I have to admit, I am obsessed right now with learning about brain research and how it can impact student learning in a positive way. Now, teaching and learning have gone through MANY changes over time and the truth is that there is no perfect way to teach. What we know about the realities of teaching today, we have to find is right for each student- and that varies of course tremendously. What I do know is we definitely need to learn more about teaching according to the best way the brain receives and retains information.
After all, ALL students have a brain!!
Brain research done by Trachtenburg ( 1990) asserts using a whole-part-whole approach is the best way to connect the skills you need to teach to literature. According to him, there should be NO isolation. Unless students are connecting the skills to actual text, they will be less likely to make the transfer themselves.
So the whole-part-whole process can be used with any skill for any small group or individual instruction/intervention and looks like this..
Start with a whole text. Grounding your literacy experiences this way is the foundation of meaningful instruction. The selected text could meet one of 2 goals. (1.) It could be a book used previously for another skill that students are rereading for fluency and/or for running record information. (2.) It could be the text you are using to teach the new skill, and you will have the skill or strategy rise from the book.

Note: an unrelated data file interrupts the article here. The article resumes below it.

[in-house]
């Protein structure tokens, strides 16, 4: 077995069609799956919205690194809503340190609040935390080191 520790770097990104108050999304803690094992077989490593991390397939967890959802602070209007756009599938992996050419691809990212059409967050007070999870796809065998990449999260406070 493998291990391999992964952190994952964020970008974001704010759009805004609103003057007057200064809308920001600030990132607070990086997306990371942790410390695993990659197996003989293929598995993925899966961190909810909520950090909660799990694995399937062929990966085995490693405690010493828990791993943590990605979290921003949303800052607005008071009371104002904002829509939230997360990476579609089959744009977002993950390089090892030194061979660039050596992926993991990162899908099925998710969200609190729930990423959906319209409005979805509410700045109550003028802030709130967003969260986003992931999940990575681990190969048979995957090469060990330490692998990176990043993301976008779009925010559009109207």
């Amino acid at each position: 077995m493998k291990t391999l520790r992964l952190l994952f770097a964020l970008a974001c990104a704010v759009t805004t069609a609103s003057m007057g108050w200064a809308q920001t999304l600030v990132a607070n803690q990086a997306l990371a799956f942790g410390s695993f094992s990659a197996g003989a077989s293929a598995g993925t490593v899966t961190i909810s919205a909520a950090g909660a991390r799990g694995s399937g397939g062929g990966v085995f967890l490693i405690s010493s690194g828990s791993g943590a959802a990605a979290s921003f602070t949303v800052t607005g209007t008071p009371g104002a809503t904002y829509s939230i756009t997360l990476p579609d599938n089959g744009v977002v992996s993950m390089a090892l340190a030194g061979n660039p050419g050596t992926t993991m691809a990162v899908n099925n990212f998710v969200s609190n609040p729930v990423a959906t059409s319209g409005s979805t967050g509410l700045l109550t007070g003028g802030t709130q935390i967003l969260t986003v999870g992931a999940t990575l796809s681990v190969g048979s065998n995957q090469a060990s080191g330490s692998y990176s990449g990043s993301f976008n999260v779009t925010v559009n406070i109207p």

Focus on the reading skill you want to teach. This should be a planned, explicit way of highlighting the specific reading skill the students need to learn. For example, you may zero in on a phonics skill, text feature, or literary device students need to know.
Return to the text to apply the newly learned skill. Now, students have the opportunity to immediately apply/practice/identify the newly learned skill in context. This could be a new text, or a familiar one students have experience with. The goal is to take everything you teach students about reading back to the text! After all, that’s where they will need to use it, right?
This whole-part-whole method is ensures reading skills are taught in a meaningful, strategic way that takes into account the best way the brain receives and retains information.